This is part of a series introducing new Fort Scott educators.
Johnna Walls, 22, is a new fourth-grade teacher at Eugene Ware Elementary School in Fort Scott.
She graduated from Fort Scott Community College with an associate of science degree, then Ottawa University with a bachelor’s degree in elementary education. OU was where her grandfather, John Walls, also graduated with an education degree, she said.
Walls spent the last three years serving as a substitute paraprofessional and substitute teacher throughout the Fort Scott district.
Her family includes her parents, Wayne and Colleen Walls, and a brother, Timothy Vaughan, and now includes her boyfriend Christian Cox, and two dogs Peach and Ponch.
After working as a paraprofessional at Eugene Ware Elementary she got inspired to teach, she said. “I previously had no interest in teaching, however, working with these amazing kids changed something in me and I knew this was what God was calling me to do with my life. My first group of students at Eugene Ware inspired me to take a leap and I am thankful every day for those students.”
For Walls, the best part of teaching is the relationships.
“I meet so many amazing kids from an array of backgrounds and I am able to lead them to see the world of possibilities that are open to each and every one of them,” she said. “More than anything, I love seeing them come in at the beginning of the year and then transform into confident, capable, and thriving individuals.”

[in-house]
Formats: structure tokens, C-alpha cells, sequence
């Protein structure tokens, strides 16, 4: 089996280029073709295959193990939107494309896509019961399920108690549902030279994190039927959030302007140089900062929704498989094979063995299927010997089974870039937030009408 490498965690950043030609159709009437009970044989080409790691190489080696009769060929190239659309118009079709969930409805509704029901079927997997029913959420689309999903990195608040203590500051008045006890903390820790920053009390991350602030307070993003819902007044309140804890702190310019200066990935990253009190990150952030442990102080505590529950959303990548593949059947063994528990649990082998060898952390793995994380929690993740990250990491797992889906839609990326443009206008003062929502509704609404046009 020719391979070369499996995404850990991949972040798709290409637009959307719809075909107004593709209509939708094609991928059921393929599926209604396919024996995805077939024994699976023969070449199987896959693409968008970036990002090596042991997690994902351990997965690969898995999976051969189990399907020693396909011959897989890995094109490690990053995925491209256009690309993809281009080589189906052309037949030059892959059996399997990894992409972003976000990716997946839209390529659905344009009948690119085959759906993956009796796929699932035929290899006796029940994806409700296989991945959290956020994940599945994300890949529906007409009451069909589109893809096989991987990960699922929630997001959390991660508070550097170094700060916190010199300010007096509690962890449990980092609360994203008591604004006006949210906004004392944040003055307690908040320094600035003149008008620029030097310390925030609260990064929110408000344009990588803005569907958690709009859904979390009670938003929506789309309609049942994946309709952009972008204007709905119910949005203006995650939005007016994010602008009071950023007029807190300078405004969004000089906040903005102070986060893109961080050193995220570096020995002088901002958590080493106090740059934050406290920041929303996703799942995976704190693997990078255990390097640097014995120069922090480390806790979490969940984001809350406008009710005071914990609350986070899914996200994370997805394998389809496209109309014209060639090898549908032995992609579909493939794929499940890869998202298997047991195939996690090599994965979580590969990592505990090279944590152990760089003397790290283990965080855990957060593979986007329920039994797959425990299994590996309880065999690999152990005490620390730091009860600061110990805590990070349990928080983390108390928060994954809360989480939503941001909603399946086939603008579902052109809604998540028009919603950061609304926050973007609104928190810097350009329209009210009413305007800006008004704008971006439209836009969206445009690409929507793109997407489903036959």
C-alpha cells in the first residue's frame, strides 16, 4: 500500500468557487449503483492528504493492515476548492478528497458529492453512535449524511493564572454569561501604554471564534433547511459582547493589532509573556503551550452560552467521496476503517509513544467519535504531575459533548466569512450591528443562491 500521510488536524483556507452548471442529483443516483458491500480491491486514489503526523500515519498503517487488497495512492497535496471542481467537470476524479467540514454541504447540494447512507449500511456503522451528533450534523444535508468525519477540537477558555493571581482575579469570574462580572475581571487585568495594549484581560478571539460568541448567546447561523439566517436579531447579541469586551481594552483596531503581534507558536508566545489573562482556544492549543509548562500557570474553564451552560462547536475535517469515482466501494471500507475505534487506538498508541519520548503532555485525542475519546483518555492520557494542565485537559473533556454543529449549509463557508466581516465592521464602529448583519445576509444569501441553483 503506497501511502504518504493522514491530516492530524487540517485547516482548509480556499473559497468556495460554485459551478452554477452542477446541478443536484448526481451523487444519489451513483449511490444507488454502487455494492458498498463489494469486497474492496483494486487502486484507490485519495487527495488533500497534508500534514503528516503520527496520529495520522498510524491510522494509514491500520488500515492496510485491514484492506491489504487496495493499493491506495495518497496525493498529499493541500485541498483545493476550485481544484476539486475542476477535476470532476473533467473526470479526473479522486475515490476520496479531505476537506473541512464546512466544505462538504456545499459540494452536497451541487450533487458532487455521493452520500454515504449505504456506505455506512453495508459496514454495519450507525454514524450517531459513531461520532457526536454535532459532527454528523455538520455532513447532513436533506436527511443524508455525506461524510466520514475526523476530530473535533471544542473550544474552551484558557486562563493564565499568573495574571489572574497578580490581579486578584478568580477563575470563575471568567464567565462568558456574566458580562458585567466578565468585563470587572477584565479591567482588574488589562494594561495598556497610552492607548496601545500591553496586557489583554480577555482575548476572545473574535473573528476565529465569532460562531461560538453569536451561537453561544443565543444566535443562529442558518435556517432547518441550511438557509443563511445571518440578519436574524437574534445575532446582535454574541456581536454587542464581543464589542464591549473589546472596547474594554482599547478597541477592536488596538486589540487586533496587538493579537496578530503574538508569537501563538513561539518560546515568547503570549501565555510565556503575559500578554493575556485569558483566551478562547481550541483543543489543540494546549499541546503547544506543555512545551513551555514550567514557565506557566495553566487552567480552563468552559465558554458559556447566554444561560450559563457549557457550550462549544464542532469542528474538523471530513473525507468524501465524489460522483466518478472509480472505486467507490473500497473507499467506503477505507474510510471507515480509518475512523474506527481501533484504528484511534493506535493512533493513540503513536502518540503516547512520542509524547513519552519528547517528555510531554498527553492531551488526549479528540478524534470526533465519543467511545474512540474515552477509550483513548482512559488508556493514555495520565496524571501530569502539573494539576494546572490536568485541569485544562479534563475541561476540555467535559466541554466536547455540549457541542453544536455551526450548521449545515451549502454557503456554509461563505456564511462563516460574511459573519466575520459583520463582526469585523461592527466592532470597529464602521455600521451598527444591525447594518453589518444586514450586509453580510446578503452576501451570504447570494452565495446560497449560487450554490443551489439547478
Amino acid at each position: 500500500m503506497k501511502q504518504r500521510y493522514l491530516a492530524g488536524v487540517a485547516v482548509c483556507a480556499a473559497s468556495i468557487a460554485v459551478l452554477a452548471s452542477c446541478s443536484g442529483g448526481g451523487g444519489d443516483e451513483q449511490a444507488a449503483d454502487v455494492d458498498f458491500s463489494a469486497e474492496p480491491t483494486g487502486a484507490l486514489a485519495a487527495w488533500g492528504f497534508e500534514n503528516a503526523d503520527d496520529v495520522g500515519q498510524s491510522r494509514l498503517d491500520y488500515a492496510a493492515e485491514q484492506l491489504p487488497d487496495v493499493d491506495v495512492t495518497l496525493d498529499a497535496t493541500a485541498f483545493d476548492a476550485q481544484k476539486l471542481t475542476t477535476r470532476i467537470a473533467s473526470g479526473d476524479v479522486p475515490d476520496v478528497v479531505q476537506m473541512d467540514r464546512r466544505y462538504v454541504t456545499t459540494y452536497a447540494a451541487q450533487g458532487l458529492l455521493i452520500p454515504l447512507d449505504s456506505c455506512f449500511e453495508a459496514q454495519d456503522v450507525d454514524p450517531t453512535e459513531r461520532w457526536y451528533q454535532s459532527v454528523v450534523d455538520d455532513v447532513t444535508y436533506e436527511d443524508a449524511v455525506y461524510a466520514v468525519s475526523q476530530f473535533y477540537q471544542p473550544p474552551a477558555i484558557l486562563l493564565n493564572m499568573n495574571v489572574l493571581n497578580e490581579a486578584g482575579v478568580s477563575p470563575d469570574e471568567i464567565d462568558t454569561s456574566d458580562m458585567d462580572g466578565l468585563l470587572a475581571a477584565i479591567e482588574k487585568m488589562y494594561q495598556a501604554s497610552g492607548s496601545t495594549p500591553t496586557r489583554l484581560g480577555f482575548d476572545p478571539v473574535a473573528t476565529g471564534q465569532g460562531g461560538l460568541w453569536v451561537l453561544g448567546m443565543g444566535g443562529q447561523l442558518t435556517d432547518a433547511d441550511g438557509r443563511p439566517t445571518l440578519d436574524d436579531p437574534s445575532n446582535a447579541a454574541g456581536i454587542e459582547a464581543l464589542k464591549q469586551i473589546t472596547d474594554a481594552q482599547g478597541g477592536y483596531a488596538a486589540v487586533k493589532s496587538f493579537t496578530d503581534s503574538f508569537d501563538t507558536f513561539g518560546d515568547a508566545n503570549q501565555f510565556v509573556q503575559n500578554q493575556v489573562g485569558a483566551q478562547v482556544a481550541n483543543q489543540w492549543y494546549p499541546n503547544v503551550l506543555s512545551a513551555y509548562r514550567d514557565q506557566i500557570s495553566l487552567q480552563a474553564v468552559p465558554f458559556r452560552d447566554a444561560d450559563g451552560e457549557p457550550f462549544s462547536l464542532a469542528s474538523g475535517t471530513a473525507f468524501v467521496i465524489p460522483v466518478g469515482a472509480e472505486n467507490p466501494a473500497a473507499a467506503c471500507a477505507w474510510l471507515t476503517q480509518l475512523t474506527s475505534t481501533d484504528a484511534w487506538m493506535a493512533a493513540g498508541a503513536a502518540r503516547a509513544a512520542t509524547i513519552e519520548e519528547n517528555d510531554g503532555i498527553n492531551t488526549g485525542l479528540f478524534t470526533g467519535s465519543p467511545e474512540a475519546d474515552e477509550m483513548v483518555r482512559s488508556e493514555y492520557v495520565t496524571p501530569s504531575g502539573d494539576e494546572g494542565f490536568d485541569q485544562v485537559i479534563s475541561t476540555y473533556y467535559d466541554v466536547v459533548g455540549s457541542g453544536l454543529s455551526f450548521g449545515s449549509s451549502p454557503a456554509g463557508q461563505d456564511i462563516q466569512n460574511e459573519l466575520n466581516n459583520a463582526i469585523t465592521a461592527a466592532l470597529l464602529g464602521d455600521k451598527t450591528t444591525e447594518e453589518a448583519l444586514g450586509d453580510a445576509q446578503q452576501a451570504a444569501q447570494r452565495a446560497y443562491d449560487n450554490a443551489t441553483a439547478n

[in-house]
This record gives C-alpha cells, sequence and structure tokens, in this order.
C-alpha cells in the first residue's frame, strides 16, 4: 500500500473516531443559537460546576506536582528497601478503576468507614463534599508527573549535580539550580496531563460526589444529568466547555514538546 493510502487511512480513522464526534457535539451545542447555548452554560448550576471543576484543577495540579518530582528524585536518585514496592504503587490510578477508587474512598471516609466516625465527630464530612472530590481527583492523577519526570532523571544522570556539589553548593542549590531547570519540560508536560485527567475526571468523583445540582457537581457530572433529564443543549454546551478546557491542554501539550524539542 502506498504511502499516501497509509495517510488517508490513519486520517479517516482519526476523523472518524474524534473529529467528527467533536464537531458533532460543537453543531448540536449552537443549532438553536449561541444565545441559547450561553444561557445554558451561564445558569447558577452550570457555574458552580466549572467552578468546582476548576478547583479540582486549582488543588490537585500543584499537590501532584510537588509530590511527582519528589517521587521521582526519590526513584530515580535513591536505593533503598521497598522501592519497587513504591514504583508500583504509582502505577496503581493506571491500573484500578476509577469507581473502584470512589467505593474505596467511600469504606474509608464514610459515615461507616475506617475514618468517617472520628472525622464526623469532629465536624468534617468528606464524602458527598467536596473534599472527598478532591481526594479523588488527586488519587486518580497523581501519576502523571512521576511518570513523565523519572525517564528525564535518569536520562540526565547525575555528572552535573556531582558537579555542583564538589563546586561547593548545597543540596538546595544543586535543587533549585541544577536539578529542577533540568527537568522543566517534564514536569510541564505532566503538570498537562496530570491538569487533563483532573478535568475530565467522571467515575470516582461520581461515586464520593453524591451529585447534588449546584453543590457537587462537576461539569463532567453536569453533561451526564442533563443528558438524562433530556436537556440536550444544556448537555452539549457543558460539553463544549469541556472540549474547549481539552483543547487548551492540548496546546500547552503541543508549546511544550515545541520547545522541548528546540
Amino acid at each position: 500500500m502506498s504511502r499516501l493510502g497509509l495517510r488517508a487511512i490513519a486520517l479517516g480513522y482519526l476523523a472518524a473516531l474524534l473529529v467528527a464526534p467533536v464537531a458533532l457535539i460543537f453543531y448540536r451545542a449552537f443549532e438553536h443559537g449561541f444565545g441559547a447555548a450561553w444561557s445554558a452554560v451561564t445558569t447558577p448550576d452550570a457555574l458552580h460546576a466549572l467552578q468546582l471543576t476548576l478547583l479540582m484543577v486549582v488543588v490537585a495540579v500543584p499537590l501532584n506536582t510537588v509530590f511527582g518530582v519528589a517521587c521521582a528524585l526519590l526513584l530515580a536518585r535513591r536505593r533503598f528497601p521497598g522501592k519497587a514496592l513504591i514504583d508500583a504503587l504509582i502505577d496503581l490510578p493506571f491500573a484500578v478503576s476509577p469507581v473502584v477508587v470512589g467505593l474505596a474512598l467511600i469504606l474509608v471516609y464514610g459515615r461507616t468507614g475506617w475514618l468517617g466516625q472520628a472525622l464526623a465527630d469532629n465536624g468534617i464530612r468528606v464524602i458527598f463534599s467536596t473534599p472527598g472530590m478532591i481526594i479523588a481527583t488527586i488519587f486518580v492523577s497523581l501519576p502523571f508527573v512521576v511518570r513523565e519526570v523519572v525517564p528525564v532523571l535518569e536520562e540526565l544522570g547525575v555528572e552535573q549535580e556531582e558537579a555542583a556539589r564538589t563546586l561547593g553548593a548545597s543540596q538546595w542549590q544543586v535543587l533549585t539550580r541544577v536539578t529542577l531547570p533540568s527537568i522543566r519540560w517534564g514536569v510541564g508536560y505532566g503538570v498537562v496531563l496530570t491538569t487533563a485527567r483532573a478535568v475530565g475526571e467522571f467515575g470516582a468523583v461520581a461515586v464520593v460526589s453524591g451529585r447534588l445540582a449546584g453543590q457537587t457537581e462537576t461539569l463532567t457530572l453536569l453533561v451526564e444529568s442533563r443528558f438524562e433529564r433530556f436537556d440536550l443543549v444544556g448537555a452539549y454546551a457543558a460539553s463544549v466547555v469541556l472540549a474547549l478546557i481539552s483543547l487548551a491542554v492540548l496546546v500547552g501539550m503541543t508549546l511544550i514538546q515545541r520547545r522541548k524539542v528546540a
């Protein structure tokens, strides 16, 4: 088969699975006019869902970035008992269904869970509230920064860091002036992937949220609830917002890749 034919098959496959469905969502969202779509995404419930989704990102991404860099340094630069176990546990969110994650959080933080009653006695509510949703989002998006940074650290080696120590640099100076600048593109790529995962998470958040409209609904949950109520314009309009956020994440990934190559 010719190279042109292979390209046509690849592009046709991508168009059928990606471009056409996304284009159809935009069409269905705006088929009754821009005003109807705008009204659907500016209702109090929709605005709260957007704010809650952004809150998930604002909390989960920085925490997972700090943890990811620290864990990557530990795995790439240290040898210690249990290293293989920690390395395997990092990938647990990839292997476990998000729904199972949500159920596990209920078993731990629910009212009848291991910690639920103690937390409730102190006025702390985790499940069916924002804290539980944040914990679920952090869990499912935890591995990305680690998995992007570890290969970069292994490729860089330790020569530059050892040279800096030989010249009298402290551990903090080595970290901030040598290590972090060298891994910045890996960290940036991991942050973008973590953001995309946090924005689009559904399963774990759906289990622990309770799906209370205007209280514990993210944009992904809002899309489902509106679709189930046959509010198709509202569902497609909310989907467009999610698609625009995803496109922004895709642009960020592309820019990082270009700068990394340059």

“Challenges are everywhere within the realm of teaching,” Walls said. “Yet, the challenges are continuously outshined by the numerous accomplishments and happy moments that are always popping up within the school. Challenges are simply a step in creating positive change and positive outcomes.”
Outside of her career, she travels nationwide rodeoing, she said.
“I barrel race on my horse, Rocket, while also cheering on Christian while he rides bulls.”
Carlee McCullough, 29, is a new teacher at Fort Scott Preschool, which is a part of USD 234.
She graduated from Pittsburg State University and has one year of experience teaching second-grade at Hume, MO.
She and her husband Danny McCullough have two boys, Canyen and Callen.
“I pursued teaching because I wanted to make a difference and I’m someone who loves a challenge,” she said. “In education, you are constantly being challenged with problem-solving ways to help your students reach their full potential.”
“The best part of teaching hands down has to be when you see the light bulb or ‘aha ‘moment in your children’s eyes or on their face,” McCullough said. “It’s that moment when they understand what you have taught them. It’s so exciting because not only are you so proud of them but you can tell how proud of themselves they are and those moments are so special and so fun.”
“A challenge for me is just making sure I’m showing up each day as the best version of myself, but it’s a challenge I look forward to each day,” she said.
Outside of her teaching career, she helps on the family farm with haying in the summer, checking cattle, doctoring cattle, and weaning calves in the next couple of weeks, she said.